A warlord is a leader of a militia group who exercises political, economic or social control of an area. He may do this in league with state support or in rebellion of the state or governance systems. Their organisational structures may differ from country to country or from territory to territory, but their motives remain similar: that is to have control of resources and the population in the area under their control. They may raise their funds using every available means, such as genuine business transactions, drug dealings, property ownership all the way to money laundering and human trafficking.
Warlordism can start from different causes and reasons, but oftentimes, it’s selfish individuals who are greedy for power and wealth. We have seen this in Eastern Congo and other parts of the world.
Here is a snippet of one of the world’s most famous criminal, Columbian drug lord, Pablo Escobar (1949-1993), who I cite as an example of what corrupt wealth can transform someone into a warlord. Between 1970 and 1993, Pablo Escobar was the world’s most feared criminal and also the richest, with a net worth in excess of 40 billion US dollars. Pablo was able to evade police dragnet as he took advantage of poverty among the masses and used his ill-gotten wealth to buy favours from local peoples, and where necessary, threatened or silenced those who wanted to report his presence to the police. He’s one example of a criminal who built schools, hospitals and other infrastructure for the poor. He had senior police officers, newspaper editors, judges and other influential people on his payroll. He once stood for political office in 1982 and thereafter was able to support or decide who wins what election. Such a person, though a pervert, is almost untouchable by the police. Thus we can say that warlords would use the same cunning tactics and audacious tricks as drug lords do, to get what they want.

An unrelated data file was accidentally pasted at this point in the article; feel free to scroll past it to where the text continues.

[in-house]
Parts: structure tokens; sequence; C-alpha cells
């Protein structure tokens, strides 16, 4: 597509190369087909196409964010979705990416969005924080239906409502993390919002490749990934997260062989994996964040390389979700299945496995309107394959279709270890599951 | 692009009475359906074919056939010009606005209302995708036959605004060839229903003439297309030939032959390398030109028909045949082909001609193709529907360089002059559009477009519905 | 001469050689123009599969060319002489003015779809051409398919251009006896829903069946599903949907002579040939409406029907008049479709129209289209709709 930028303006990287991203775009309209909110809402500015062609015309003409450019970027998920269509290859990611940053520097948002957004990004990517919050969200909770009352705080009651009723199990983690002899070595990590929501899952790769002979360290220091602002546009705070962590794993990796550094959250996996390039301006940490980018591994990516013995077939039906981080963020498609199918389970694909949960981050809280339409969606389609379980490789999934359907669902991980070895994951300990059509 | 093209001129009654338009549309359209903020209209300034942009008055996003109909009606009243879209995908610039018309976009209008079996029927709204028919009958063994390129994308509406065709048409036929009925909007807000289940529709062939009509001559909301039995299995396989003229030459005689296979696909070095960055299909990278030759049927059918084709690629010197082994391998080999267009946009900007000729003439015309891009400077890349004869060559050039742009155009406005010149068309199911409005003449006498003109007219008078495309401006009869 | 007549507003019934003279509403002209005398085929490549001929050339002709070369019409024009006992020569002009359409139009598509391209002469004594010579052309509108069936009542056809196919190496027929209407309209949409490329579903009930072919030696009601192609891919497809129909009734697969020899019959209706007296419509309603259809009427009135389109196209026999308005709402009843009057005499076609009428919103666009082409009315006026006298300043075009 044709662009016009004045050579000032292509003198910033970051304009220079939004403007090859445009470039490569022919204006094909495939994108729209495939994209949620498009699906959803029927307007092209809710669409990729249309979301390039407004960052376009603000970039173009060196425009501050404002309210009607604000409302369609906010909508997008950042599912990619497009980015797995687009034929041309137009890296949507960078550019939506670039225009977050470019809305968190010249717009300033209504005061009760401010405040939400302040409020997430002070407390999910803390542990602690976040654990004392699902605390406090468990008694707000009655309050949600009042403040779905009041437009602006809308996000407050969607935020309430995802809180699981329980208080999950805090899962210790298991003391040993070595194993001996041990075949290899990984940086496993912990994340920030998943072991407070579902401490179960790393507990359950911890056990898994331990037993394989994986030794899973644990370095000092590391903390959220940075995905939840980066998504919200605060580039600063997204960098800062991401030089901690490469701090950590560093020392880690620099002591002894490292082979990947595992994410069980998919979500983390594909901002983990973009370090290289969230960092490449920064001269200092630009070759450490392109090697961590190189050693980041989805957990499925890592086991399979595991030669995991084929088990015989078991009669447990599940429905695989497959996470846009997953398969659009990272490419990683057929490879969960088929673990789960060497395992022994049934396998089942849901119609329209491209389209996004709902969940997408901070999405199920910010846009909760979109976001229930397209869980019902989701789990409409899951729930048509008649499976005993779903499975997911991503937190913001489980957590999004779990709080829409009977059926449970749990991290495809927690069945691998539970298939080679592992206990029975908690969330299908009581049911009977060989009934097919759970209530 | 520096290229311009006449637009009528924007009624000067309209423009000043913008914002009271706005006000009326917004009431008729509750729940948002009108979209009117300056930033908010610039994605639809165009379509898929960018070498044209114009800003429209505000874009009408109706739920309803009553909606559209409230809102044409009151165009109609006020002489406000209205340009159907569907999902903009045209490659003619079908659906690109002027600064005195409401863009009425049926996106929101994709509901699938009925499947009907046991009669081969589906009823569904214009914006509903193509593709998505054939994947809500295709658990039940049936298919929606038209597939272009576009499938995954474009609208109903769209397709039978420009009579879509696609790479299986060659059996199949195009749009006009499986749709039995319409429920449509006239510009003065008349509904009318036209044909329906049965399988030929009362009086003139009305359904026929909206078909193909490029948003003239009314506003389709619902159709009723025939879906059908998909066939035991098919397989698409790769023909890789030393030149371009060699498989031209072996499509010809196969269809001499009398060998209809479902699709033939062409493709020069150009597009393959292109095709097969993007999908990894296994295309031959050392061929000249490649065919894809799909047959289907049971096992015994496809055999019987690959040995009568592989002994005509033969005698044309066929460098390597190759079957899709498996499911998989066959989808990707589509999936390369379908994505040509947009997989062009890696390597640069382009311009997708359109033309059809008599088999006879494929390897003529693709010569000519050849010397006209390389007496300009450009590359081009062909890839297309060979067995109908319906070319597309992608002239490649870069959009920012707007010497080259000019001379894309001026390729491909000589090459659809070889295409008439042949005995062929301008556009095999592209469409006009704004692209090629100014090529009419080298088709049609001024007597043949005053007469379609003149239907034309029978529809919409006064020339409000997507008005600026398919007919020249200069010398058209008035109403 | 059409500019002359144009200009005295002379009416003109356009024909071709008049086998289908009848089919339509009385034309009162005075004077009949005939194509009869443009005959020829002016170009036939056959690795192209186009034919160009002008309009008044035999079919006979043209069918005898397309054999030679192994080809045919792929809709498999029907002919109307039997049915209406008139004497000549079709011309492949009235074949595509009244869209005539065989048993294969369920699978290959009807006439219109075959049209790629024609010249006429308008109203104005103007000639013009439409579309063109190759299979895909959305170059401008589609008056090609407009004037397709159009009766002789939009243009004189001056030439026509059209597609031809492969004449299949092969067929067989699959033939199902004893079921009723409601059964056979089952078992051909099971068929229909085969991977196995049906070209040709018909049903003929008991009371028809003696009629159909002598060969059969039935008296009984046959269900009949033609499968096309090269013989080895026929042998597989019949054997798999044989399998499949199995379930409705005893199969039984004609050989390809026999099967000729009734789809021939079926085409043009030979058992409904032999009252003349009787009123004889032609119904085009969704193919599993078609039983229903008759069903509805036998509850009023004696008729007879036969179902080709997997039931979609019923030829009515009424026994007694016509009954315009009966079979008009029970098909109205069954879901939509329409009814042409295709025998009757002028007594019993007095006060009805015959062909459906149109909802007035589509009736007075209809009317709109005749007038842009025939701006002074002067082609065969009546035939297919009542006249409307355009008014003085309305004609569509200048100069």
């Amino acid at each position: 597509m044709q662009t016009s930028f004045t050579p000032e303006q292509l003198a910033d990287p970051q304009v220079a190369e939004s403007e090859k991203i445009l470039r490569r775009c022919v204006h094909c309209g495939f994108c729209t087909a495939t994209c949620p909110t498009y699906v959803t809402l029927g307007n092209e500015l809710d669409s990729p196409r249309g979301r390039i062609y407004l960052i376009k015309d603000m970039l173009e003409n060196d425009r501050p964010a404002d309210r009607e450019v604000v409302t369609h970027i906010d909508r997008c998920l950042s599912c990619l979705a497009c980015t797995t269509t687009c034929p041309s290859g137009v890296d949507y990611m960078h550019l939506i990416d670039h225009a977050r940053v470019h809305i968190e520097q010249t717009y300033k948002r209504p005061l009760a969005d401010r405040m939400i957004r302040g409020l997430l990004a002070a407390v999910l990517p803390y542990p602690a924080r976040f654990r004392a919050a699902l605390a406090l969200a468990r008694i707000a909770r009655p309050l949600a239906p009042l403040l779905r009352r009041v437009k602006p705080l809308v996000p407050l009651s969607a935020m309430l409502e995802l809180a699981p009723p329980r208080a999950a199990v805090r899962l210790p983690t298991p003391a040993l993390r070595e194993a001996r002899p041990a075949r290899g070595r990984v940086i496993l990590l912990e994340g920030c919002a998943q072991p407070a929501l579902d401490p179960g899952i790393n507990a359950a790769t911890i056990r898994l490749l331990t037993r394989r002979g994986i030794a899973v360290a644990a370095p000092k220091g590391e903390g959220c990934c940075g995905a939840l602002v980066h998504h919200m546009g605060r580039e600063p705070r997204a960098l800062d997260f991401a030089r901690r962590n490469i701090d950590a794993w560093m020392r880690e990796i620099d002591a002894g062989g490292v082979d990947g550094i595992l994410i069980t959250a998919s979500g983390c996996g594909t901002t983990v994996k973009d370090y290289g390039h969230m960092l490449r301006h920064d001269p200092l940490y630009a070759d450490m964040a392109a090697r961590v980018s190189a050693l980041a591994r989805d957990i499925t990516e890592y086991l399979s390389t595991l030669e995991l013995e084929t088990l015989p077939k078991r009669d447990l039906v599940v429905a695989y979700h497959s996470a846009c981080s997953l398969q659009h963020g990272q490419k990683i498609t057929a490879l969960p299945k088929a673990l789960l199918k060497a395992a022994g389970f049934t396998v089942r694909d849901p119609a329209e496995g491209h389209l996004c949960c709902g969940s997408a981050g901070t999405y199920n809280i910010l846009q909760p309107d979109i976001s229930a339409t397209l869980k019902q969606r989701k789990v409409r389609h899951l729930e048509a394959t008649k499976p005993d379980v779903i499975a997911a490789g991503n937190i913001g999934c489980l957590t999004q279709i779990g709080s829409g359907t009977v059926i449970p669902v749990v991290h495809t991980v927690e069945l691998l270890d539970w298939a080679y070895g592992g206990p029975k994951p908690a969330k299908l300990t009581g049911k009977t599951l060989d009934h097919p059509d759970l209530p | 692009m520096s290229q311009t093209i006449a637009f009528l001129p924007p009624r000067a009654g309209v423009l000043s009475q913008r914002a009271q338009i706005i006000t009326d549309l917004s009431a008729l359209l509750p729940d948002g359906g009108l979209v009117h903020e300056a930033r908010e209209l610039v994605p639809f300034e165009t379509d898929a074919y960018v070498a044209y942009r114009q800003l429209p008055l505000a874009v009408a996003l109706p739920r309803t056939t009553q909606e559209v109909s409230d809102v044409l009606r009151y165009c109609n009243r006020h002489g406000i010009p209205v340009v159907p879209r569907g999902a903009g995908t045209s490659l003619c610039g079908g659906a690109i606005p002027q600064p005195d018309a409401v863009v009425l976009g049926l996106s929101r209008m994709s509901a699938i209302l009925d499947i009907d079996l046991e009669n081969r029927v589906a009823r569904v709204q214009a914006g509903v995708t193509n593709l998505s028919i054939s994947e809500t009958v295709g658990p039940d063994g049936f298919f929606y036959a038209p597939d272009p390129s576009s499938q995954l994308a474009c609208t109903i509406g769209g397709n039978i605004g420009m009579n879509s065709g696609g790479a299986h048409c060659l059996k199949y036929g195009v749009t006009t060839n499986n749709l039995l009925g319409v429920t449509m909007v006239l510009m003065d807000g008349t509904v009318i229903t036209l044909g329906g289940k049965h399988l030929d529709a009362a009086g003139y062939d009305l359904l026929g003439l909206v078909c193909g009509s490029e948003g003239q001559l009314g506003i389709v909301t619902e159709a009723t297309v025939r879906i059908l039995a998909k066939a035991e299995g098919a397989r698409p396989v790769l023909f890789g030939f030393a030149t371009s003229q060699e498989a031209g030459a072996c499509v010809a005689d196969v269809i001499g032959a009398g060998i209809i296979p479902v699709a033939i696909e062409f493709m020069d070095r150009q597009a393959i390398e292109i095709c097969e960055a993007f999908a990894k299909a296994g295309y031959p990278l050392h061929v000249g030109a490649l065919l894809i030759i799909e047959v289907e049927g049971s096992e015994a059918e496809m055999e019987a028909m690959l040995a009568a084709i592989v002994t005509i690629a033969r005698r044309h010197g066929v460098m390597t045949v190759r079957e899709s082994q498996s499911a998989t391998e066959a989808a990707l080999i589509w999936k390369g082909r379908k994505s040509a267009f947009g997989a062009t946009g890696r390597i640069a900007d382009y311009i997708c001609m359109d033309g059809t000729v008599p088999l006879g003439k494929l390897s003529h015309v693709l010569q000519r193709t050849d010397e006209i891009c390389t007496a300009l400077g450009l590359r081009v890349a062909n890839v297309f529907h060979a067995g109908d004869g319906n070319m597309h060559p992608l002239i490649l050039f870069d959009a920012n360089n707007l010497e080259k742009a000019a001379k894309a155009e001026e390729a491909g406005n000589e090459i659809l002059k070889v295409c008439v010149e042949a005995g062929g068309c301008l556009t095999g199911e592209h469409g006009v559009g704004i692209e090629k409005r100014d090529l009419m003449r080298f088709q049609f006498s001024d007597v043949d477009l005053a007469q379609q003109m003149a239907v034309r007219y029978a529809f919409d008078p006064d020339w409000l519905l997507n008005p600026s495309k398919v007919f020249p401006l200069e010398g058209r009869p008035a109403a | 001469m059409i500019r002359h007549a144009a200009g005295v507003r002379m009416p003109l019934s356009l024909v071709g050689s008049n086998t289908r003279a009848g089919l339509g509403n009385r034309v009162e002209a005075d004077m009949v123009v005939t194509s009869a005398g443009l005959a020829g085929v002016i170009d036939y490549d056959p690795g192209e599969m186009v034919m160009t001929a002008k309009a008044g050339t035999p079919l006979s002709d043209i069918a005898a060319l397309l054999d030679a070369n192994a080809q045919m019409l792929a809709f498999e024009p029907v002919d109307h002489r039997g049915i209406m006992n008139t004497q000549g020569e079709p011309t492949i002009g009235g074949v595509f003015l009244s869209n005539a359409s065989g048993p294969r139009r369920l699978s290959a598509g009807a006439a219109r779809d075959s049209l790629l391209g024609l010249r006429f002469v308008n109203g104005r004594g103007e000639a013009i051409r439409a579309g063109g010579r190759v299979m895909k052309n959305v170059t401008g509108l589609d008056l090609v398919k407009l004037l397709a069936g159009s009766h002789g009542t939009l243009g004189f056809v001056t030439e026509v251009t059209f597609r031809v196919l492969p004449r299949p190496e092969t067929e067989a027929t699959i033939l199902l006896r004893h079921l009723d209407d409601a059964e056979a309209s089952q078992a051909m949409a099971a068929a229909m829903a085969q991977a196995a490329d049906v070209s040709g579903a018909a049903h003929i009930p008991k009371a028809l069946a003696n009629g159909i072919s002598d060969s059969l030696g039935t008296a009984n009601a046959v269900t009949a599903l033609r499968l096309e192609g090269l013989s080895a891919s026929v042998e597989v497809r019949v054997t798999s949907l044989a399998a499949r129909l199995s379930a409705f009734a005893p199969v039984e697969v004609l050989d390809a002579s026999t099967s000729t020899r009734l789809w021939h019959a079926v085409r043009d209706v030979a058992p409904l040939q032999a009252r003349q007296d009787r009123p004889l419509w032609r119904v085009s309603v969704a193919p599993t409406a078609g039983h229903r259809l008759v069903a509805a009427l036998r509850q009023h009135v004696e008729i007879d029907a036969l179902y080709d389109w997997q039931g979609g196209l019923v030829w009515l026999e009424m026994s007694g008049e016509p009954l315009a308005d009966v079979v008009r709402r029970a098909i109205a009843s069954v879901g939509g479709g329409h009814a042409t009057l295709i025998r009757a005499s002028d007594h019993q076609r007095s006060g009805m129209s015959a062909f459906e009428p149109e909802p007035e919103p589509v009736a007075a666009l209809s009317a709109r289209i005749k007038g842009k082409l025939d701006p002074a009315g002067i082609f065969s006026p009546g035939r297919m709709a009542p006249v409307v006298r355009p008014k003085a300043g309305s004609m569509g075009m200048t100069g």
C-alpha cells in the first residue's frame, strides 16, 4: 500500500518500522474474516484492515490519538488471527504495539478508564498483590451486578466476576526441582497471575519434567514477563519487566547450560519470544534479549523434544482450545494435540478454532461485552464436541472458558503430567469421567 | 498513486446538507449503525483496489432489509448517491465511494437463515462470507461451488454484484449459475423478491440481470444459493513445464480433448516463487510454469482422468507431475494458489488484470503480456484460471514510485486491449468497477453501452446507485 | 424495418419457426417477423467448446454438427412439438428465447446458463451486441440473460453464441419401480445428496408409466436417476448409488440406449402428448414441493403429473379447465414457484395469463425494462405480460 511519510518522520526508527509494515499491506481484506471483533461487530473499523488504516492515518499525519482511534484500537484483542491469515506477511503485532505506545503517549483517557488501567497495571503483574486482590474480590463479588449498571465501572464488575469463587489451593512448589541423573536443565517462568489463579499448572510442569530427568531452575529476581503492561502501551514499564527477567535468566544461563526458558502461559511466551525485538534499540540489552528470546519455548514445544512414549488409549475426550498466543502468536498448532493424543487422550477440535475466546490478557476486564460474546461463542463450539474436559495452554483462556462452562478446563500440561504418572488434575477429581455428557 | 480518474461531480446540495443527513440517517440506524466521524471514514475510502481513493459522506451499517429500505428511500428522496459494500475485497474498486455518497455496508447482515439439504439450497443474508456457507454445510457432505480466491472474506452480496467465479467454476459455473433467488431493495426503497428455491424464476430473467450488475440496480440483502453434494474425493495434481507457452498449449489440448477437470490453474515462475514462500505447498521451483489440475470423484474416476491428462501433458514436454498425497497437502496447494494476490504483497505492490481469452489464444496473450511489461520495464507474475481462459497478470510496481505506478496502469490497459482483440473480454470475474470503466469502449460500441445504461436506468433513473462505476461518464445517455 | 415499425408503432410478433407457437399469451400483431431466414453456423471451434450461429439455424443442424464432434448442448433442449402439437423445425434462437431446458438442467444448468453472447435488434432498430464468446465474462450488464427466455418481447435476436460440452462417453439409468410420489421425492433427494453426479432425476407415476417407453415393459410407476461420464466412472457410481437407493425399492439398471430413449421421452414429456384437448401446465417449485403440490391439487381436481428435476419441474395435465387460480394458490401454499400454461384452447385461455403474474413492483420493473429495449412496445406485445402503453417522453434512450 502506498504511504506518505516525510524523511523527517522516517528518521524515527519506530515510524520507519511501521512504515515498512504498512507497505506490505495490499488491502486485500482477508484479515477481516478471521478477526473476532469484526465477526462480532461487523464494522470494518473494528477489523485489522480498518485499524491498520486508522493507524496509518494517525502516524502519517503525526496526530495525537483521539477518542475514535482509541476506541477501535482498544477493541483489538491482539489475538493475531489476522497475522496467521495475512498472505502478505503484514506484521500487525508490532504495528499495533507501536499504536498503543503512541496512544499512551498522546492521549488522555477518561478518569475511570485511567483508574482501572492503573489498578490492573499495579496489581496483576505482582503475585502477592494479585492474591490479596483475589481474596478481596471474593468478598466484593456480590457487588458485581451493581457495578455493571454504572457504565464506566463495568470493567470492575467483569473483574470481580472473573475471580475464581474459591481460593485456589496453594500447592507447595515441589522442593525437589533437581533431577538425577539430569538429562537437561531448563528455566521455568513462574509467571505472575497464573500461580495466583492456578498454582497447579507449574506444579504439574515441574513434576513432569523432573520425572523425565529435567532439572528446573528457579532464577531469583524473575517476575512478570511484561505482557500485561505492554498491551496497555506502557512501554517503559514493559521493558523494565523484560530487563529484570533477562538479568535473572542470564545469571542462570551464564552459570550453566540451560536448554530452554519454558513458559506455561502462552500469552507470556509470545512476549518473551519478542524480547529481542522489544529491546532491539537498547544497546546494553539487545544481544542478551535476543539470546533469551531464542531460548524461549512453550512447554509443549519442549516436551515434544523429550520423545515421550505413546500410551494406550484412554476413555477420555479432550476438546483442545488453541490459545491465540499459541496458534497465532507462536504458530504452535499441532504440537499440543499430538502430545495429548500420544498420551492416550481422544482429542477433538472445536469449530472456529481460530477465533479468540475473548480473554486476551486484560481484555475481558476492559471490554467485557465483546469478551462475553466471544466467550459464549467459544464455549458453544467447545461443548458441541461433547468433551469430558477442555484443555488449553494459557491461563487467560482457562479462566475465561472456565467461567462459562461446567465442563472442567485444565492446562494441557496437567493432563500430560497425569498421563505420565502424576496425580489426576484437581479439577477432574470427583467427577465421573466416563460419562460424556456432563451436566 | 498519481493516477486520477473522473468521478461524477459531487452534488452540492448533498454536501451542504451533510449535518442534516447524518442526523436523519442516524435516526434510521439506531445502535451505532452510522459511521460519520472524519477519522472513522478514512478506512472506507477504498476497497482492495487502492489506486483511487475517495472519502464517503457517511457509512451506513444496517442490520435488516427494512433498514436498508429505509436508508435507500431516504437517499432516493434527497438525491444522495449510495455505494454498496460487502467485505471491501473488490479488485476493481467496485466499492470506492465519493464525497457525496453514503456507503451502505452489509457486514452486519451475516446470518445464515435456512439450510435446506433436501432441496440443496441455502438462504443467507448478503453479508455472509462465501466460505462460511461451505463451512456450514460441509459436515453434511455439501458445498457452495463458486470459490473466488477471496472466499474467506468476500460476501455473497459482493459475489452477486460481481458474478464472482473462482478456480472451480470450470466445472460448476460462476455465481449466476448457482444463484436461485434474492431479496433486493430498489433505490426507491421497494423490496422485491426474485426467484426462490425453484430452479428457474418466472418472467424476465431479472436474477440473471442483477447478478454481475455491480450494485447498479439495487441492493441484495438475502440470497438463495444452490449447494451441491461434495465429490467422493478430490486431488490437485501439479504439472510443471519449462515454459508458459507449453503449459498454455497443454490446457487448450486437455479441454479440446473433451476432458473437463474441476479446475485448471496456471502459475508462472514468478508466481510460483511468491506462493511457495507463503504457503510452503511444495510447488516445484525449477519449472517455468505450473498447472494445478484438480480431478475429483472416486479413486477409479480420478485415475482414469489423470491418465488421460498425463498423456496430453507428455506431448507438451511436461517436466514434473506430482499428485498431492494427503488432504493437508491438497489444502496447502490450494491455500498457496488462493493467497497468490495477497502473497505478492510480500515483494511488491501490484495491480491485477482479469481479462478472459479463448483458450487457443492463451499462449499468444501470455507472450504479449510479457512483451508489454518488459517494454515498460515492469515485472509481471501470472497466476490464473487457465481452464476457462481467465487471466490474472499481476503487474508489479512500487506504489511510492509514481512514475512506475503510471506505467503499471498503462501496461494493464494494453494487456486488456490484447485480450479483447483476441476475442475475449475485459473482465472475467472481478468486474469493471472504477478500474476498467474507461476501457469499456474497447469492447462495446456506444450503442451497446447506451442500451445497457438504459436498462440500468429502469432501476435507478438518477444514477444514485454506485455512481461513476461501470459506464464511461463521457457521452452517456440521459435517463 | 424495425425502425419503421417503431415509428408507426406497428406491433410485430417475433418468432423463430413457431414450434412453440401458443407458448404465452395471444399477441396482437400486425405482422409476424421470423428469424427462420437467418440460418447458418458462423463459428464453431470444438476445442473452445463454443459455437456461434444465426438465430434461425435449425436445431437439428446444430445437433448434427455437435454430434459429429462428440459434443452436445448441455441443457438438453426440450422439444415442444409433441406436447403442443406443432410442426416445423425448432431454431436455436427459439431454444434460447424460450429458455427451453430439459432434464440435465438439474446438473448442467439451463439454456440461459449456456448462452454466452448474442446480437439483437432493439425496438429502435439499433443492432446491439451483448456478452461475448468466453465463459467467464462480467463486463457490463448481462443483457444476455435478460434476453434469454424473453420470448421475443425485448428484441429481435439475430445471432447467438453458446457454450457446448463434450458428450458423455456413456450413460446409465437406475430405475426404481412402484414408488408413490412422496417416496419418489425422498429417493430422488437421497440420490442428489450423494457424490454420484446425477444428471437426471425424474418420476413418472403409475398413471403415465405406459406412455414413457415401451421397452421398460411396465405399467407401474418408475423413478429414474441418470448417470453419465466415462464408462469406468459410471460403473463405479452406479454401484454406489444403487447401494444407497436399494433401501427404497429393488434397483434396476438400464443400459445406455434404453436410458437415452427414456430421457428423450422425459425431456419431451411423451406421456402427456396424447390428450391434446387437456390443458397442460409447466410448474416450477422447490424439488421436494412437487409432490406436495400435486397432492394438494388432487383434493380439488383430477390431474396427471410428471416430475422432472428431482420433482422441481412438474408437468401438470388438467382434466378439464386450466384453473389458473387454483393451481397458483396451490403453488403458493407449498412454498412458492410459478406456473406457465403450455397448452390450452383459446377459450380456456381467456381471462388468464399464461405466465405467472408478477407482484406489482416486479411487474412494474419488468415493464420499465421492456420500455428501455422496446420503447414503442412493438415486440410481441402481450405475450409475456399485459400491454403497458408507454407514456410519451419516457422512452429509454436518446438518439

Now, why am I bothering you with all this stuff about a person you probably have never heard about and have no relation with? First, how do you feel when you see pictures or videos of reckless youths brandishing shiny rifles and smiling as they do so? How do you feel when you hear of gang fights in what is supposed to be a Christian nation? You see, some of us are sincerely worried because in Zambia today we seem to be condoning what may one day turn out to be cartels of warlords. We call them cadres or Jerabos or what have you. They control markets, bus stations and they have access to ore dumps as long as they promise to give political support to those who need it. From controlling markets and bus stations these rogues will one day start controlling tracks of land and territories. And then they can start dictating who goes to Parliament and what to say when there.
If you throw good judgment to the wind and embrace laxity, you find that even some people with dirty money want to align themselves with powers that-be so as to conceal their stolen money.
Is there anything wrong in being wealthy? Not at all. But there’s everything wrong in getting rich through cheap gangsterism, threatening and wholesome manipulation of people by those who feel they have power. What has brought much frustration in this country are those cadres who are ready to shed blood for their leaders. If someone is ready to risk their lives for politics, then they are more likely to do anything to get what they want, at any cost.
But there’s a lot we can do to avoid organized crime take root in our beloved country, and one of these is for all of us to be exemplary in all we do. The police and all security wings need to exercise their duties free from political interference. Crimes, especially those from cadres, should be condemned with the contempt they deserve. Political cadreism needs to be put in check.
Do we have warlords in Zambia? No. Can they be made? Yes. So let’s pray.
Our Father in heaven,
Hallowed be thy name,
Help us not to slide into
A country of cadres,
Or a nation of gassers.
But make us love and care,
One for the other.
As we hold our hands,
To stand and sing,
One Zambia, One Nation,
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